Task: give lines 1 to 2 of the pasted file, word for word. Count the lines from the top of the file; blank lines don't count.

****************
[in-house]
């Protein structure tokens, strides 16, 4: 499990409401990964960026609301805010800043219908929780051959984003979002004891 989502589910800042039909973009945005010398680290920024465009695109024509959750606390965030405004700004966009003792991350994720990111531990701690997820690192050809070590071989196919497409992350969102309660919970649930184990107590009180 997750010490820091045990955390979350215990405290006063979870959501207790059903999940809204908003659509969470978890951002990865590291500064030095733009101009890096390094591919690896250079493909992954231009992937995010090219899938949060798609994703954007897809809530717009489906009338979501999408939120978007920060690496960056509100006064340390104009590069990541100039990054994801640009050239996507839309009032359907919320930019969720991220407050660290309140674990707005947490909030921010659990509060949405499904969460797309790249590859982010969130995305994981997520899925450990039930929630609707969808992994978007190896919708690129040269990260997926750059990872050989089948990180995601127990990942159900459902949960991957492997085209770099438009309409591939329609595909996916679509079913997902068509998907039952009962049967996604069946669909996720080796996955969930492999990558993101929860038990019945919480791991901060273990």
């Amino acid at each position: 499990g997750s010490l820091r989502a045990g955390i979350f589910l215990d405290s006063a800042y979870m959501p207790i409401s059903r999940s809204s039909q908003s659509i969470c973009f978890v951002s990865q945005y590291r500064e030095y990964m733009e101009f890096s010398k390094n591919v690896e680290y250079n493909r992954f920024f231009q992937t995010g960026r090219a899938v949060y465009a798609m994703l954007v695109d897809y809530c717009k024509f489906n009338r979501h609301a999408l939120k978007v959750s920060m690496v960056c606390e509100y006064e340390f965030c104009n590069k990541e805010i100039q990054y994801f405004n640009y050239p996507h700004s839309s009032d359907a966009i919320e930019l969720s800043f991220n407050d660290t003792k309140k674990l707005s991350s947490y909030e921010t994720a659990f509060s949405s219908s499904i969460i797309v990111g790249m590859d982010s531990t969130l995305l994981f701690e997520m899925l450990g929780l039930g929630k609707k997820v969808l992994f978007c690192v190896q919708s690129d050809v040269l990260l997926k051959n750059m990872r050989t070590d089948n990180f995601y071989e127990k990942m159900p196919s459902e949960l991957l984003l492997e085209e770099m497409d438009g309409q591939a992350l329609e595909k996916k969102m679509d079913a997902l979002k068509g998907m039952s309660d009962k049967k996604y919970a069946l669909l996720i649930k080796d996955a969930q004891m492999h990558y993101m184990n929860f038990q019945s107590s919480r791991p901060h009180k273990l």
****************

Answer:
[in-house]
């Protein structure tokens, strides 16, 4: 499990409401990964960026609301805010800043219908929780051959984003979002004891 989502589910800042039909973009945005010398680290920024465009695109024509959750606390965030405004700004966009003792991350994720990111531990701690997820690192050809070590071989196919497409992350969102309660919970649930184990107590009180 997750010490820091045990955390979350215990405290006063979870959501207790059903999940809204908003659509969470978890951002990865590291500064030095733009101009890096390094591919690896250079493909992954231009992937995010090219899938949060798609994703954007897809809530717009489906009338979501999408939120978007920060690496960056509100006064340390104009590069990541100039990054994801640009050239996507839309009032359907919320930019969720991220407050660290309140674990707005947490909030921010659990509060949405499904969460797309790249590859982010969130995305994981997520899925450990039930929630609707969808992994978007190896919708690129040269990260997926750059990872050989089948990180995601127990990942159900459902949960991957492997085209770099438009309409591939329609595909996916679509079913997902068509998907039952009962049967996604069946669909996720080796996955969930492999990558993101929860038990019945919480791991901060273990």